As the shear strengths of comparison samples (a) to (d) show, the films produced from the materials extruded at 240° C. have significantly higher shear strengths than the films produced from the same materials extruded at 170° C. In contrast, in samples (e) to (g) according to the invention, after extrusion of the materials at 170° C. and 240° C., the shear strengths of the films produced from the extruded materials deviate from one another only very insignificantly. Similar advantageous results and hence a clear superiority over the comparison samples (a) to (d) were also shown by samples (e) to (g) according to the invention in the pummel test.
The results in Table 1 thus clearly demonstrate the pronounced insensitivity to temperature of anti-adhesive agent systems according to the invention in comparison with the sole use of betaines.
TABLE 1__________________________________________________________________________ Anti-adhesive agent (based on the polymer) Potassium formate (al- Betaine Shear strength (N/mm2) PummelSample kali titer) (% by weight) Extrusion: 170° C. 240° C. 170° C. 240° C.__________________________________________________________________________(a) Comparison -- ##STR2## 2.8 3.9 4 6(b) Comparison -- ##STR3## 2.5 3.3 3 5(c) Comparison -- ##STR4## 1.8 2.9 0-1 4(d) Comparison -- ##STR5## 2.9 3.9 5 7(e) 50 0,07 I 2.8 2.9 4 4(f) 35 0,025 II 2.7 2.8 4 4(g) 60 0,03 III 2.3 2.7 3 4__________________________________________________________________________
The same polyvinylbutyral as described in Example 1 was extruded at 170° C. and pressed to films in a manner analogous to that described in Example 1. 29% by weight (based on the polymer/plasticizer mixture) of triethylene glycol diheptanoate was used as the plasticizer, together with the anti-adhesive agents shown in the following Table 2, in the amounts stated. Glass laminates were produced from the films as described in Example 1.
The results of the experimental series reproduced in Table 2 show that for comparable adjustment of the adhesion with potassium acetate by itself, such high amounts of anti-adhesive agent must be used that the film becomes significantly discolored.
TABLE 2______________________________________Anti-adhesive agent Aver-(based on the polymer) age Potassium break- acetate III Shear ing Color (alkali (cf. Table 1) strength height num-Sample titer) (% by weight) (N/mm2) (m) ber.sup.(+)______________________________________(a) 60 0.015 3.2 6.4 2(b) 80 0.015 2.9 6.6 2(c) 170 0.015 2.7 6.5 3(d) 60 0.007 3.6 5.8 2(e) 170 -- 4.0 5.5 3Com-parison(f) 240 -- 3.7 6.2 5Com-parison______________________________________ .sup.(+) according to German Patent 2,208,167: 0 = not discolored 10 = Light brown
A polyvinylbutyral containing 24.2% by weight of vinyl alcohol units was kneaded in a Brabender kneader for 10 minutes at 150° C. with 29% by weight (based on the polymer/plasticizer mixture) of a plasticizer composed of 80% by weight of triethylene glycol heptanoate and 20% by weight of trioctyl phosphate. The anti-adhesive agents shown in Table 3 were in each case added to the plasticizer in 5% strength by weight methanolic solution, with stirring, shortly before processing. 0.76 mm thick films were pressed from the kneaded samples, and, after the films had been kept under climatically controlled conditions, laminates were produced from these films with sheets of float glass 3 mm thick. The test results are summarized in Table 3.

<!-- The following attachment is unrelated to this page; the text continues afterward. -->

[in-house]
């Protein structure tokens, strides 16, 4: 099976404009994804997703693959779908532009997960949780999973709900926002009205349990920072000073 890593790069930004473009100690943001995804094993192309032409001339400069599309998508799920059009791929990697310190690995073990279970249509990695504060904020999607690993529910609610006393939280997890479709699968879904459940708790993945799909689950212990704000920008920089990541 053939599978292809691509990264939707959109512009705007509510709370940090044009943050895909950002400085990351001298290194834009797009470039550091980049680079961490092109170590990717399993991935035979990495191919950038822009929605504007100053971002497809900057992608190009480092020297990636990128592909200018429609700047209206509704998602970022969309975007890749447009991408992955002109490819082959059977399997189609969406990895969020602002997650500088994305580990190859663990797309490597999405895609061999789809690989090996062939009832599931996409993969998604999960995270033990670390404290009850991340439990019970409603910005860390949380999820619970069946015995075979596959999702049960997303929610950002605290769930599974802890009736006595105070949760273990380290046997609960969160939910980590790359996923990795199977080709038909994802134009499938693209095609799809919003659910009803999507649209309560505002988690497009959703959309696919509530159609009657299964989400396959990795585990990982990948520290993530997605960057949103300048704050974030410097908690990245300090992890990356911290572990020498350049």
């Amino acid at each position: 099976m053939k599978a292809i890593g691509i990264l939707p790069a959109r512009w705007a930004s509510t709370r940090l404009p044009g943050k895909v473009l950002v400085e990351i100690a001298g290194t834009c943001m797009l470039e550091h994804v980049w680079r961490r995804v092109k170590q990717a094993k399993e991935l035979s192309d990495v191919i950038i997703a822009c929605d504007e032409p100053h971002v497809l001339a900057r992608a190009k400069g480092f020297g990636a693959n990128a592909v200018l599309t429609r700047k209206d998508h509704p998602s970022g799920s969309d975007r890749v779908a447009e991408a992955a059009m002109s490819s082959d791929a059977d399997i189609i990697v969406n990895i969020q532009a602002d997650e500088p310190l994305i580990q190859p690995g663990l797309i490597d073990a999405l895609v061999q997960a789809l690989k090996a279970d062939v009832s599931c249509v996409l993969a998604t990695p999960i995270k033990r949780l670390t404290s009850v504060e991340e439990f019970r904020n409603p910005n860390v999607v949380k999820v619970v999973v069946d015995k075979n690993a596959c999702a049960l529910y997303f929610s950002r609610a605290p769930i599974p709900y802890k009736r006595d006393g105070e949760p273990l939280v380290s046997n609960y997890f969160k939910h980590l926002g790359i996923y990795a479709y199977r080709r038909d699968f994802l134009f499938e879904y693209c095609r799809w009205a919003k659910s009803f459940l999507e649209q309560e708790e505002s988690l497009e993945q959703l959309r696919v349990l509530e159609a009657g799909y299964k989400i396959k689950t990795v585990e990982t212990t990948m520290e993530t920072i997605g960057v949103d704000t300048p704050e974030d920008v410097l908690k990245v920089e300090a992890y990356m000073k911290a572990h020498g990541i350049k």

TABLE 3______________________________________Anti-adhesive agent(based onthe polymer) Po- Po- tassium tassium formate acetate Color Shear (alkali (alkali Betaine num- strengthSample titer) titer) (% by weight) ber (N/mm2)______________________________________(a) -- 72 0.07 III.sup.(+) 1-2 3.6(b) 84 -- 0.14(CH3)3 -- 1-2 2.9 N+ --CH2 COO-(c) 84 -- 0.06 II.sup.(+) 1-2 3.8(d) -- 215 -- 3 5.2Com-parison(e) 135 -- -- 2-3 4.1Com-parison______________________________________ (.sup.(+) cf. Table 1)
The experimental results show the superiority of the anti-adhesive formulations according to the invention (samples a to c), more advantageous shear strengths together with less discoloration being obtained than when potassium salts are used by themselves (samples d and e).
A methanolic solution of 5% by weight of potassium formate and 5% by weight of III (cf. Table 1) was added to a plasticizer combination of triethylene glycol diheptanoate/trioctyl phosphate 8:2, as the anti-adhesive agent, while stirring. A polyvinylbutyral containing 23.6% by weight (based on the polymer) of vinyl alcohol units was extruded with this mixture to a film 0.76 mm thick. The plasticizer content of the film was 30% by weight (based on the polymer/plasticizer mixture), the alkali titer established was 70 and the betaine content was 0.06% by weight (in each case based on the polymer).
Glass laminates produced from this film as described in Example 1 were clear and had a shear strength of 3.8 N/mm2 and an average breaking height of 7.3 m.
A plasticized polyvinylbutyral film 0.76 mm thick contained 63% by weight of a polyvinylbutyral with a content of vinyl alcohol units of 24.2% by weight, based on the polymer, and 37% by weight of trioctyl phosphate, as the plasticizer. The anti-adhesive system was composed of potassium formate, corresponding to an alkali titer of 55, and 0.015% by weight of III (cf. Table 1), in each case based on the polymer. The shear strength of the film in the glass laminate was 3.3 N/mm2 and the average breaking height of the laminates was 5.5 m. In the absence of anti-adhesive agent, a laminate produced in the same manner had a shear strength of 7.5 N/mm2 and an average breaking height of 2.8 m.
As described in Example 3, a polymer/plasticizer mixture was processed in the presence of anti-adhesive agents in a Brabender kneader now for 20 minutes at 170° C., instead of for 10 minutes at 150° C. The polymer used was 65% by weight of a polyvinylbutyral with a content of vinyl alcohol units of 26.0% by weight, based on the polymer, and, as the plasticizer, 35.0% by weight (based on the polymer/plasticizer mixture) of a mixture of 20% by weight of dihexyl phthalate and 80% by weight of trioctyl phosphate. The anti-adhesive agents were added to the plasticizer as described in Example 3. The following Table 4 shows the experimental results.